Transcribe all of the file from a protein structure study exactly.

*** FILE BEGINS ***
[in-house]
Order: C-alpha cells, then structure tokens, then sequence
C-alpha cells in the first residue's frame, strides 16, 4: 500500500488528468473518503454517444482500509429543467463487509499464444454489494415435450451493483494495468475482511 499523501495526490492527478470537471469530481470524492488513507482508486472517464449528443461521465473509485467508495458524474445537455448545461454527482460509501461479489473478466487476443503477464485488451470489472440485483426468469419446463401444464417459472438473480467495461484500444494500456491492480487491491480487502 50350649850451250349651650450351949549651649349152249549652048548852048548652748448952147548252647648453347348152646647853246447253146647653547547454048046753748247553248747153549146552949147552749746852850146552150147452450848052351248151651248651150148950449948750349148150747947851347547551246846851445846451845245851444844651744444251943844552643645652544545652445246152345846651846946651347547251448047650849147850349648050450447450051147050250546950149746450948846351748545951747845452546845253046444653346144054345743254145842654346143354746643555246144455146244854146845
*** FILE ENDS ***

[in-house]
Order: C-alpha cells, then structure tokens, then sequence
C-alpha cells in the first residue's frame, strides 16, 4: 500500500488528468473518503454517444482500509429543467463487509499464444454489494415435450451493483494495468475482511 499523501495526490492527478470537471469530481470524492488513507482508486472517464449528443461521465473509485467508495458524474445537455448545461454527482460509501461479489473478466487476443503477464485488451470489472440485483426468469419446463401444464417459472438473480467495461484500444494500456491492480487491491480487502 50350649850451250349651650450351949549651649349152249549652048548852048548652748448952147548252647648453347348152646647853246447253146647653547547454048046753748247553248747153549146552949147552749746852850146552150147452450848052351248151651248651150148950449948750349148150747947851347547551246846851445846451845245851444844651744444251943844552643645652544545652445246152345846651846946651347547251448047650849147850349648050450447450051147050250546950149746450948846351748545951747845452546845253046444653346144054345743254145842654346143354746643555246144455146244854146845